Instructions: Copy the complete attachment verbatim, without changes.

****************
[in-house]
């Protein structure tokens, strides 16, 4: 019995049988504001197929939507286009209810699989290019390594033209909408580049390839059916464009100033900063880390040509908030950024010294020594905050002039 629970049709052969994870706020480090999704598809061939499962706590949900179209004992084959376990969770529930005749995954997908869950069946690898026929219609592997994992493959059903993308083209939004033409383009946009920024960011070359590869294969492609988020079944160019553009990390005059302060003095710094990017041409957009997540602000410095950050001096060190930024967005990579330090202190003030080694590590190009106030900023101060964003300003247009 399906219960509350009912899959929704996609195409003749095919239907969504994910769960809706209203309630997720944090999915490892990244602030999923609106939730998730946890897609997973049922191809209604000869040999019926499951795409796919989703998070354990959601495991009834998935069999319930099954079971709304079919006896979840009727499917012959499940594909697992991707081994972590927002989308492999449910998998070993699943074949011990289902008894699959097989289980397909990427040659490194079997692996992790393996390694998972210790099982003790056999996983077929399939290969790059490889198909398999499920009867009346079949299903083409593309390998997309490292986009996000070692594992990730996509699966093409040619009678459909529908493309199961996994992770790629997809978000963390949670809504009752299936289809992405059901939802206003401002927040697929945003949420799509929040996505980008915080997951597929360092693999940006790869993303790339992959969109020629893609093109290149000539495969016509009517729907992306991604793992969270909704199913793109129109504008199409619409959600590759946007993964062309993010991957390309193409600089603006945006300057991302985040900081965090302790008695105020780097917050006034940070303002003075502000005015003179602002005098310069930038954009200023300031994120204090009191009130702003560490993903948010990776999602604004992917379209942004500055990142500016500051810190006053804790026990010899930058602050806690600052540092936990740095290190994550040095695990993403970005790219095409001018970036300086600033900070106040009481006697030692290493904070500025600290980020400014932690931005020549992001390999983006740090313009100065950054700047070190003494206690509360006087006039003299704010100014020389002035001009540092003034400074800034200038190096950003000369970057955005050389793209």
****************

[in-house]
């Protein structure tokens, strides 16, 4: 019995049988504001197929939507286009209810699989290019390594033209909408580049390839059916464009100033900063880390040509908030950024010294020594905050002039 629970049709052969994870706020480090999704598809061939499962706590949900179209004992084959376990969770529930005749995954997908869950069946690898026929219609592997994992493959059903993308083209939004033409383009946009920024960011070359590869294969492609988020079944160019553009990390005059302060003095710094990017041409957009997540602000410095950050001096060190930024967005990579330090202190003030080694590590190009106030900023101060964003300003247009 399906219960509350009912899959929704996609195409003749095919239907969504994910769960809706209203309630997720944090999915490892990244602030999923609106939730998730946890897609997973049922191809209604000869040999019926499951795409796919989703998070354990959601495991009834998935069999319930099954079971709304079919006896979840009727499917012959499940594909697992991707081994972590927002989308492999449910998998070993699943074949011990289902008894699959097989289980397909990427040659490194079997692996992790393996390694998972210790099982003790056999996983077929399939290969790059490889198909398999499920009867009346079949299903083409593309390998997309490292986009996000070692594992990730996509699966093409040619009678459909529908493309199961996994992770790629997809978000963390949670809504009752299936289809992405059901939802206003401002927040697929945003949420799509929040996505980008915080997951597929360092693999940006790869993303790339992959969109020629893609093109290149000539495969016509009517729907992306991604793992969270909704199913793109129109504008199409619409959600590759946007993964062309993010991957390309193409600089603006945006300057991302985040900081965090302790008695105020780097917050006034940070303002003075502000005015003179602002005098310069930038954009200023300031994120204090009191009130702003560490993903948010990776999602604004992917379209942004500055990142500016500051810190006053804790026990010899930058602050806690600052540092936990740095290190994550040095695990993403970005790219095409001018970036300086600033900070106040009481006697030692290493904070500025600290980020400014932690931005020549992001390999983006740090313009100065950054700047070190003494206690509360006087006039003299704010100014020389002035001009540092003034400074800034200038190096950003000369970057955005050389793209």